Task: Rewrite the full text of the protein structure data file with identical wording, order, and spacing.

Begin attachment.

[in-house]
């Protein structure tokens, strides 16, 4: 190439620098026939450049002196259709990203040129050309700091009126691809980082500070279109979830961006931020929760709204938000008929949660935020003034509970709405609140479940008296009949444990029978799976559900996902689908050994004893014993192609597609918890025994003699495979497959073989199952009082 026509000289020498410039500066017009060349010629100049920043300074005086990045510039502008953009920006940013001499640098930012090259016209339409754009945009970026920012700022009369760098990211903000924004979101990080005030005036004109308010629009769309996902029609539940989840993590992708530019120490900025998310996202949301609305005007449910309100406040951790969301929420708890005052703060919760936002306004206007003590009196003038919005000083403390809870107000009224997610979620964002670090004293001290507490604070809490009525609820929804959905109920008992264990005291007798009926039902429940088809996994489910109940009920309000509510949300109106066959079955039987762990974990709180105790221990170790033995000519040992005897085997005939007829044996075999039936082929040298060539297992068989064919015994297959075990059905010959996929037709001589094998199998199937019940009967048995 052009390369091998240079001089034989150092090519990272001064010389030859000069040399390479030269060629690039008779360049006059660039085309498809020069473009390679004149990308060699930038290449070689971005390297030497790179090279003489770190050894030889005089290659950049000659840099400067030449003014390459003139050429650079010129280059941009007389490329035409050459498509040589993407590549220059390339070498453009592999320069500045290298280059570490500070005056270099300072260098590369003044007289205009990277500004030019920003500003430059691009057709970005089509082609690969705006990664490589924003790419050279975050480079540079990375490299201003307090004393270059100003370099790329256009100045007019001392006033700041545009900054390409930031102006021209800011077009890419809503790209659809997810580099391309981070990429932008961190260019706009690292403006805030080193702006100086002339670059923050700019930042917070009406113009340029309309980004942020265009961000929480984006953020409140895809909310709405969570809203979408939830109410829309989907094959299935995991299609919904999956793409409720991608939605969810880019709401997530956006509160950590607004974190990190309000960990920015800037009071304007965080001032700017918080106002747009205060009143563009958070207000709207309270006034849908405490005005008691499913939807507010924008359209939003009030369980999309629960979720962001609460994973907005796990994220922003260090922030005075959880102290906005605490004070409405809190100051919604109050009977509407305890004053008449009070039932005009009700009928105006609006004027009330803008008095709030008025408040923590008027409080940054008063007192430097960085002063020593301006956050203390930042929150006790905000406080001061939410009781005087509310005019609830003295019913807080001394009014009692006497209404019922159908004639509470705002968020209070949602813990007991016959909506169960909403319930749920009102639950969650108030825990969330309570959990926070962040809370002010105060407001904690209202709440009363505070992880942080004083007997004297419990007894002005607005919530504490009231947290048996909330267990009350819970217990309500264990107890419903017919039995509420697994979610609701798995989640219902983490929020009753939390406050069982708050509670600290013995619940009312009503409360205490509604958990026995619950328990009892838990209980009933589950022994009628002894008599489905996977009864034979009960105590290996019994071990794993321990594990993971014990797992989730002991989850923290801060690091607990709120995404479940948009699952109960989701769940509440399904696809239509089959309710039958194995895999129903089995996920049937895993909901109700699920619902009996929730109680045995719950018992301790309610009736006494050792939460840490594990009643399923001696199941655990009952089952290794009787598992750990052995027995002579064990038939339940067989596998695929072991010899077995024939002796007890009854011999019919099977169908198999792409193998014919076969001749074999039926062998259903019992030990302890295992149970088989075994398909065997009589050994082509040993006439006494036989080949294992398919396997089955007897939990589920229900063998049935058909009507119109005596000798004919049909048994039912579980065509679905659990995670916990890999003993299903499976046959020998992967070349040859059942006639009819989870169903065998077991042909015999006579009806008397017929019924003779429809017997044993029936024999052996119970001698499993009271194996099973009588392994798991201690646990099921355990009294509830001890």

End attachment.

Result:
[in-house]
């Protein structure tokens, strides 16, 4: 190439620098026939450049002196259709990203040129050309700091009126691809980082500070279109979830961006931020929760709204938000008929949660935020003034509970709405609140479940008296009949444990029978799976559900996902689908050994004893014993192609597609918890025994003699495979497959073989199952009082 026509000289020498410039500066017009060349010629100049920043300074005086990045510039502008953009920006940013001499640098930012090259016209339409754009945009970026920012700022009369760098990211903000924004979101990080005030005036004109308010629009769309996902029609539940989840993590992708530019120490900025998310996202949301609305005007449910309100406040951790969301929420708890005052703060919760936002306004206007003590009196003038919005000083403390809870107000009224997610979620964002670090004293001290507490604070809490009525609820929804959905109920008992264990005291007798009926039902429940088809996994489910109940009920309000509510949300109106066959079955039987762990974990709180105790221990170790033995000519040992005897085997005939007829044996075999039936082929040298060539297992068989064919015994297959075990059905010959996929037709001589094998199998199937019940009967048995 052009390369091998240079001089034989150092090519990272001064010389030859000069040399390479030269060629690039008779360049006059660039085309498809020069473009390679004149990308060699930038290449070689971005390297030497790179090279003489770190050894030889005089290659950049000659840099400067030449003014390459003139050429650079010129280059941009007389490329035409050459498509040589993407590549220059390339070498453009592999320069500045290298280059570490500070005056270099300072260098590369003044007289205009990277500004030019920003500003430059691009057709970005089509082609690969705006990664490589924003790419050279975050480079540079990375490299201003307090004393270059100003370099790329256009100045007019001392006033700041545009900054390409930031102006021209800011077009890419809503790209659809997810580099391309981070990429932008961190260019706009690292403006805030080193702006100086002339670059923050700019930042917070009406113009340029309309980004942020265009961000929480984006953020409140895809909310709405969570809203979408939830109410829309989907094959299935995991299609919904999956793409409720991608939605969810880019709401997530956006509160950590607004974190990190309000960990920015800037009071304007965080001032700017918080106002747009205060009143563009958070207000709207309270006034849908405490005005008691499913939807507010924008359209939003009030369980999309629960979720962001609460994973907005796990994220922003260090922030005075959880102290906005605490004070409405809190100051919604109050009977509407305890004053008449009070039932005009009700009928105006609006004027009330803008008095709030008025408040923590008027409080940054008063007192430097960085002063020593301006956050203390930042929150006790905000406080001061939410009781005087509310005019609830003295019913807080001394009014009692006497209404019922159908004639509470705002968020209070949602813990007991016959909506169960909403319930749920009102639950969650108030825990969330309570959990926070962040809370002010105060407001904690209202709440009363505070992880942080004083007997004297419990007894002005607005919530504490009231947290048996909330267990009350819970217990309500264990107890419903017919039995509420697994979610609701798995989640219902983490929020009753939390406050069982708050509670600290013995619940009312009503409360205490509604958990026995619950328990009892838990209980009933589950022994009628002894008599489905996977009864034979009960105590290996019994071990794993321990594990993971014990797992989730002991989850923290801060690091607990709120995404479940948009699952109960989701769940509440399904696809239509089959309710039958194995895999129903089995996920049937895993909901109700699920619902009996929730109680045995719950018992301790309610009736006494050792939460840490594990009643399923001696199941655990009952089952290794009787598992750990052995027995002579064990038939339940067989596998695929072991010899077995024939002796007890009854011999019919099977169908198999792409193998014919076969001749074999039926062998259903019992030990302890295992149970088989075994398909065997009589050994082509040993006439006494036989080949294992398919396997089955007897939990589920229900063998049935058909009507119109005596000798004919049909048994039912579980065509679905659990995670916990890999003993299903499976046959020998992967070349040859059942006639009819989870169903065998077991042909015999006579009806008397017929019924003779429809017997044993029936024999052996119970001698499993009271194996099973009588392994798991201690646990099921355990009294509830001890």